View Full Version : Three more burning questions!

12-21-2003, 09:10 PM
1.I am contemplating attending a guitar/ music college. I have always been under the impression that anyone can learn anything on their own provided they have motivation, an intelligent formula, and a penchant for perserverence. Does it take a substantial amount of time off the learning curve? How beneficial was it for those with personal experience attending a music college? How good do you already have to be to attend? On average, what is the cost per semester?

2. I would like to dramatically improve my chord knowledge. Whenever I play rhythm I find myself playing in a 3 or 4 fret block using the variations of seventh and ninth chords. For instance I'll play a root 6, A 7th chord fifth fret, then move to a root 5, D9th fifth fret, etc. This tends to get extremely stale fast. I would like to be able to play freely over the entire fretboard in any key. Can someone please provide appxly 10-15 blues or funk chords in the key of A that are played over the distance of the fretboard?

3. Also, I have a great jazz beginner book strictly dedicated to chords and rhythms. My teacher is against me spreading myself over too great an area. He insists I should stick strickly to the blues until I have it mastered. However, the jazz book does a fantastic job of playing rhythm over the entire fretboard. I am confident that if I work through that book as well it would probably solve the problem of playing rhythm over the entire fretboard. Would it be detrimental to my playing to include the jazz study in my already lengthy musical studies?

12-23-2003, 09:54 PM
1. Music School is very beneficial, but you need to be very aware and picky of the type of guitar program that the university has if at all. I know this from experience because all of my playing has its backround in blues jazz and rock but I started stidying classical guitar in the university and could not keep interested. But you can't really go wrong with learning sight singing, aural skills and music theory on the university level. Otherwise private teachers are a good way to go as well. Oh and if you are going to go to school, start memorizing your key signatures and spell chords like Crazy... i.e. Am7 A C E G, Amaj7 A C# E G#, Am7b5 A C Eb G etc..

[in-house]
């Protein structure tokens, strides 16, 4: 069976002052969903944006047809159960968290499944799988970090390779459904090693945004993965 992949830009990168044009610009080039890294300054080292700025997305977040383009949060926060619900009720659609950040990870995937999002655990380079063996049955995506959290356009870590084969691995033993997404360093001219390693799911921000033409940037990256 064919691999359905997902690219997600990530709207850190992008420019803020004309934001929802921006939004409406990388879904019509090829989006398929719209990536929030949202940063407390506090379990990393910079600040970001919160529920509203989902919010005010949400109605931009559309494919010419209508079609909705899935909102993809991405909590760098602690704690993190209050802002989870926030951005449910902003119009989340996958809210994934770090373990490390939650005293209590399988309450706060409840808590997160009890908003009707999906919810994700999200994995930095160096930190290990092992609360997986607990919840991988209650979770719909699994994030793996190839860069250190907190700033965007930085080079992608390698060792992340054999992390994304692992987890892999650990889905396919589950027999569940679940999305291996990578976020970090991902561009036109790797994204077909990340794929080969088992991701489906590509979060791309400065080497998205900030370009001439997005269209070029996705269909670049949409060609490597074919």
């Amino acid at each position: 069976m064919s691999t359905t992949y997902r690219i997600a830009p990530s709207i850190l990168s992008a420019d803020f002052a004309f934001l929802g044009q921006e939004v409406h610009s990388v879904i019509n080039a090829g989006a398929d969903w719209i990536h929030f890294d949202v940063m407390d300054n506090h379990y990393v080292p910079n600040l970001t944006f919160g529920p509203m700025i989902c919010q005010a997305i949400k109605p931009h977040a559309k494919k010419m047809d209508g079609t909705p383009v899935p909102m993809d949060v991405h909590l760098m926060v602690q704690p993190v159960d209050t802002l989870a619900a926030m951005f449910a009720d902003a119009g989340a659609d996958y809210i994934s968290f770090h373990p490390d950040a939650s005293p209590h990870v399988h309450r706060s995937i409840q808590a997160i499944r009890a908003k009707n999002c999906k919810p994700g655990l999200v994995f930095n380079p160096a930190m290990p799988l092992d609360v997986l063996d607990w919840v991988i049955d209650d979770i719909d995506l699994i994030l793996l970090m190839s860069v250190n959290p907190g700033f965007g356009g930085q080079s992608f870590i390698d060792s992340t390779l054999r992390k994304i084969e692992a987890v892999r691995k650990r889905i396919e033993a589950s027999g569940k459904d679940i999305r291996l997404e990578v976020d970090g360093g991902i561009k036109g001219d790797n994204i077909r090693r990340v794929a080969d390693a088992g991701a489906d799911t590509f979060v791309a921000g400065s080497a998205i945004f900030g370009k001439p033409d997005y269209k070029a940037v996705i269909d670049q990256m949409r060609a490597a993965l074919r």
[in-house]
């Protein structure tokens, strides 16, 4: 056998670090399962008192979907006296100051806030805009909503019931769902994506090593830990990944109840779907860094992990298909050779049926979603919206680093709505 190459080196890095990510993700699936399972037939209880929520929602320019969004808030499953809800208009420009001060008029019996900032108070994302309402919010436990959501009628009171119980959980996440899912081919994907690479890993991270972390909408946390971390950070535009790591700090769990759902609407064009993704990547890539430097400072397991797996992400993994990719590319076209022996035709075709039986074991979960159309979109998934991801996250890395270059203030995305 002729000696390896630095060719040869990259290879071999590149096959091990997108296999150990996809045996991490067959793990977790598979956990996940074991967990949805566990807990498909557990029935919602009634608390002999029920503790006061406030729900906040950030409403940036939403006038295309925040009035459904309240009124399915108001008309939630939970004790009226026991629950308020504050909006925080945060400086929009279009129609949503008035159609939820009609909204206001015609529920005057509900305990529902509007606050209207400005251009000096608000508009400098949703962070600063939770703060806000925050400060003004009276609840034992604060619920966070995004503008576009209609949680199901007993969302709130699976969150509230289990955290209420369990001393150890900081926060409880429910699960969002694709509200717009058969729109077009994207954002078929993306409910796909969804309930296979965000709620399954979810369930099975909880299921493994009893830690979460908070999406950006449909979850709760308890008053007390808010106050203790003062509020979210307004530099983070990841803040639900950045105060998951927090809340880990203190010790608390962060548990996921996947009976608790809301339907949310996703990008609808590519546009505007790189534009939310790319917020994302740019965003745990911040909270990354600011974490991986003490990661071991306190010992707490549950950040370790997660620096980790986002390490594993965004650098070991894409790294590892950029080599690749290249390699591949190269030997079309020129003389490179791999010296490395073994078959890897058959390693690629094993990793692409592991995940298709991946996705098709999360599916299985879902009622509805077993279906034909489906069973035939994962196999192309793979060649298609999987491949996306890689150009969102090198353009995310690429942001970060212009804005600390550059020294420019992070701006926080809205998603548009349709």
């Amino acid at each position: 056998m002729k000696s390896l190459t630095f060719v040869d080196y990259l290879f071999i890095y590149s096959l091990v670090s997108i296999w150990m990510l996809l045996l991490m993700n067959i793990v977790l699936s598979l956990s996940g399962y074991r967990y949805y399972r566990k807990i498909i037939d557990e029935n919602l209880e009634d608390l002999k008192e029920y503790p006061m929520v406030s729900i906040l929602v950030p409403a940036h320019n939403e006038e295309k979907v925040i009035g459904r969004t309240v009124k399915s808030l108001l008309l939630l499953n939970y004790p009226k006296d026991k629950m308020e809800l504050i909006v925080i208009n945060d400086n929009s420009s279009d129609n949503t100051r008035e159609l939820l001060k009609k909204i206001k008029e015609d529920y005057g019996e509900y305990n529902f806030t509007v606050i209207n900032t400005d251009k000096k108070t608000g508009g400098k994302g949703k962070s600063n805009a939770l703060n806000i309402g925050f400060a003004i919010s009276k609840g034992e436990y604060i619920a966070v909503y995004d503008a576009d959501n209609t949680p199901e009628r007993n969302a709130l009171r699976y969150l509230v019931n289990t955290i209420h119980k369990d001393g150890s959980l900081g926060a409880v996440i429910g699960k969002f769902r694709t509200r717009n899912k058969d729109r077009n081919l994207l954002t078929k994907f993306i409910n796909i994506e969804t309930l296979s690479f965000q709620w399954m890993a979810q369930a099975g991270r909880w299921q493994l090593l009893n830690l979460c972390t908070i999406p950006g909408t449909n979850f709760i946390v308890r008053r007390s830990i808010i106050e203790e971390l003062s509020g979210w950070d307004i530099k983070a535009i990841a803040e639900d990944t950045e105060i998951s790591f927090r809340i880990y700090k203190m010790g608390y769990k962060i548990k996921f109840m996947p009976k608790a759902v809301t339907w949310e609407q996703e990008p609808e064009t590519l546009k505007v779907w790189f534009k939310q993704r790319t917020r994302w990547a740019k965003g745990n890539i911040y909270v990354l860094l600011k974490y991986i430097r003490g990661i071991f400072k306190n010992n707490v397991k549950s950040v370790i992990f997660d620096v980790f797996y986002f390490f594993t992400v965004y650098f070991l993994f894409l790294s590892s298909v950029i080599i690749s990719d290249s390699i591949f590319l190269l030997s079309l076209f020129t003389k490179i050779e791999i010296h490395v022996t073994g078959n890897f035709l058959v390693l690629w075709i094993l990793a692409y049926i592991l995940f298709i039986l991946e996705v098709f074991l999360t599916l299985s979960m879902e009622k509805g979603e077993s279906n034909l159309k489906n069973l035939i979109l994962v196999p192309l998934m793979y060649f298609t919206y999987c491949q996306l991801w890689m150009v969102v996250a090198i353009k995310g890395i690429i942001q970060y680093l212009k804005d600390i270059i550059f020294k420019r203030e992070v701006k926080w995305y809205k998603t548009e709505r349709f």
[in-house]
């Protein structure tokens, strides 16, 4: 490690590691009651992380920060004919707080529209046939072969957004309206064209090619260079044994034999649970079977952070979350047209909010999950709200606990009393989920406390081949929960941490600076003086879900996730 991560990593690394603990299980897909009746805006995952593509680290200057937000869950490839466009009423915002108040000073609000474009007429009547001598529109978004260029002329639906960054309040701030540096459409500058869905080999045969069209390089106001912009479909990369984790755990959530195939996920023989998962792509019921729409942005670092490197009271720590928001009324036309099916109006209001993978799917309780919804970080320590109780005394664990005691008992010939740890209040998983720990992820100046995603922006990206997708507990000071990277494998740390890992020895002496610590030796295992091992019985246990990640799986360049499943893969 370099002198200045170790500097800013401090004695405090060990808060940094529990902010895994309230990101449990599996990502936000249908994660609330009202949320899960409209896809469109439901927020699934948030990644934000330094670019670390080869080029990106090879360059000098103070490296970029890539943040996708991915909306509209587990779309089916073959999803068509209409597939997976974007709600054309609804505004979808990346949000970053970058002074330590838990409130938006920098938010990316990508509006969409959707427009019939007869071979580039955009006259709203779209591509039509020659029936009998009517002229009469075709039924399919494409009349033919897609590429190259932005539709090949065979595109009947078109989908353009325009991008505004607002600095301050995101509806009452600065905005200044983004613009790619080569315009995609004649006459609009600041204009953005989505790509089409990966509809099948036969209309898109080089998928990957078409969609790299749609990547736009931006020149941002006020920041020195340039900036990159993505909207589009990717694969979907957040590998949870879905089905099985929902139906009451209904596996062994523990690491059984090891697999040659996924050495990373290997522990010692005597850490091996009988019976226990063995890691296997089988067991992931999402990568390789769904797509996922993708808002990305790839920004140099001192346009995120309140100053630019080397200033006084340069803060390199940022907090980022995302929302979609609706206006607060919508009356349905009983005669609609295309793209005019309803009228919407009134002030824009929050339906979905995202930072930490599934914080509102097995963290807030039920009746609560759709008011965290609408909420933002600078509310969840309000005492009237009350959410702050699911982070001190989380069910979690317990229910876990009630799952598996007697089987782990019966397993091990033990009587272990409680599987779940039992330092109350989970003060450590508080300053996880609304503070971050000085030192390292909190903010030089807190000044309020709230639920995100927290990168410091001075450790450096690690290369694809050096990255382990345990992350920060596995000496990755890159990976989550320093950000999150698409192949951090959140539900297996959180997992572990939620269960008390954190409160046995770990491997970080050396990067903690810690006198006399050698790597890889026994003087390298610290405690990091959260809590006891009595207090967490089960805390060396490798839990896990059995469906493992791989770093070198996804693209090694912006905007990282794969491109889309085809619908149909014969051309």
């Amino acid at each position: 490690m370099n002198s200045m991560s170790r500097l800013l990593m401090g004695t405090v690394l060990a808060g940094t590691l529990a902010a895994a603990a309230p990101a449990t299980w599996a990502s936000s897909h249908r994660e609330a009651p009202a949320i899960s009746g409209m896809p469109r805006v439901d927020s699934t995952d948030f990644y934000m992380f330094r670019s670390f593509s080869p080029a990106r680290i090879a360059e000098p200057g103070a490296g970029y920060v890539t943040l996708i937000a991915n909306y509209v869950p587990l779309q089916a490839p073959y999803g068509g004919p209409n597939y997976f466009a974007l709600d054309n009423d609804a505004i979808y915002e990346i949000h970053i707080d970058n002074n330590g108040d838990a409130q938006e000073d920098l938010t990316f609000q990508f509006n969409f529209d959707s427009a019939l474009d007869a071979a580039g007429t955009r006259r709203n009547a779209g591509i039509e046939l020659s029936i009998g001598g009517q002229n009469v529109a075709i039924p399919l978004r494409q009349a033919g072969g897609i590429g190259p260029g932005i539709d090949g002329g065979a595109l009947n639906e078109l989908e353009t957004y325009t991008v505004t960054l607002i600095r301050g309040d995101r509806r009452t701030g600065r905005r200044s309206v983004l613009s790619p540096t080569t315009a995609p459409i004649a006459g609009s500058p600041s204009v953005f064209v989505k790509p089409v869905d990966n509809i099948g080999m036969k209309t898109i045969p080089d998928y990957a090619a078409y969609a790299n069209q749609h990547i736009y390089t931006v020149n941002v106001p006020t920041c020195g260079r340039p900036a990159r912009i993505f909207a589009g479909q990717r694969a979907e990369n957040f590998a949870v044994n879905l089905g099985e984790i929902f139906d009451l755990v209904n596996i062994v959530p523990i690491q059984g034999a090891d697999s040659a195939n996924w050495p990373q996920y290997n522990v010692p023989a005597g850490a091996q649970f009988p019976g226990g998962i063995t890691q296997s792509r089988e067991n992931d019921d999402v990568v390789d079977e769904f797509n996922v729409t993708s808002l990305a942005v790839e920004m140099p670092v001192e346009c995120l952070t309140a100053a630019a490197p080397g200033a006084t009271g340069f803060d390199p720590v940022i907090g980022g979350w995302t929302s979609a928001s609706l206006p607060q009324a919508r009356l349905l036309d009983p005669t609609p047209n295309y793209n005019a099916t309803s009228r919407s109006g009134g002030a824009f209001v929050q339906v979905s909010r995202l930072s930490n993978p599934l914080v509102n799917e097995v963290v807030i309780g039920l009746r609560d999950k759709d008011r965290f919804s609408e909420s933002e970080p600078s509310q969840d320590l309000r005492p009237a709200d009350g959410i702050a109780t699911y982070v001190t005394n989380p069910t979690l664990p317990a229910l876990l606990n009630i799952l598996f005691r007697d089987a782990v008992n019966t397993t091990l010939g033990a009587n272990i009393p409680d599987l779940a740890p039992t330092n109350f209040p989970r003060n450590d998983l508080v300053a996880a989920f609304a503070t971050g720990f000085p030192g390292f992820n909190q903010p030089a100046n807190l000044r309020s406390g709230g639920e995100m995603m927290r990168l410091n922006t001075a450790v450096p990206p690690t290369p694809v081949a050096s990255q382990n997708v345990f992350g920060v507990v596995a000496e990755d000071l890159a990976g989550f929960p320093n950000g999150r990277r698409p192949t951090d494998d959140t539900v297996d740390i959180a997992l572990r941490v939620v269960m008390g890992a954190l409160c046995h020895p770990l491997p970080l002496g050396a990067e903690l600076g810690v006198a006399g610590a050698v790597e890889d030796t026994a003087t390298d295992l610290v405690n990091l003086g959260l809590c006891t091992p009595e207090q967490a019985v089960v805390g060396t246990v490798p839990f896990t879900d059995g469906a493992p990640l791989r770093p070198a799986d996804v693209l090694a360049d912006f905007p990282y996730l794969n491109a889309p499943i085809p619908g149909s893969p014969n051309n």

2. Do you know the name of the notes on the guitar? We will start there.

3. Always learn as much as you can whenever you can, from whatever style, that is my opinion, besides you can always use those jazz chords to spice up your blues harmony.

12-23-2003, 10:59 PM
You know that's funny 'cause I reciently set a goal for myself: Going to college for music and maybe getting a bachelor's degree on music education or something... I knew I was gonna go back to college a while ago... but it was reciently that I decided to just "go for it" and study what I like... I know I may not make a load of money like I would in other fields (like IT and stuff) but I'd rather study (and work on) something I like... just sharing that thought with you guys.


12-24-2003, 01:13 PM
I attended for one and taught six years at MI in Hollywood. It was probably the best seven years of my life. Not just the teachers but all the students from around the world made it so. The curriculum prepared me for working in the biz and the contacts I made there I've kept since I graduated in '87. If you have the finances to go to MI, LAMA or Berklee, I would strongly suggest it. Before I went to MI, I attended the local community college (which had a pretty good music program) and studied theory and ear training and played in the Big Band which helped prepare me for MI. I had such a great time teaching at MI that I ended up in Tokyo making a two year, full time music school based on the same curriculum but expanded it to cover recording, engineering, dance and everything else you can imagine. Even though I don't really need to, I still manage to find the time to teach guitar classes. If you are going to go for the music education thing, go for it in a big way. Save some cash and go to one of the best schools you can find.

Tuition: I haven't taught at MI in a while but it is safe to assume that tuition will set you back at least 10 or 12 grand a year these days. Most schools should run about the same. Something you probably didn't know: Some foreign schools (like the one I run in Tokyo) offer a big discount to students from othe countries. Most Japanese vocational schools offer this discount. Our tuition is half price because we recruit in China and Korea and around Asia and most of the students can't afford the tuition. But the same thing works for Americans and Canadians and anyone else from any other country. The only problem is that you have to pass a language test to get a visa. But its funny because at the school I run here in Tokyo, we are starting to get a bunch of students from the States and Europe because of the cheap tuition and because the chance to live in Japan is apealing. Anyway, you could check around and see what you can find in some different countries if that seems like an interesting way to go.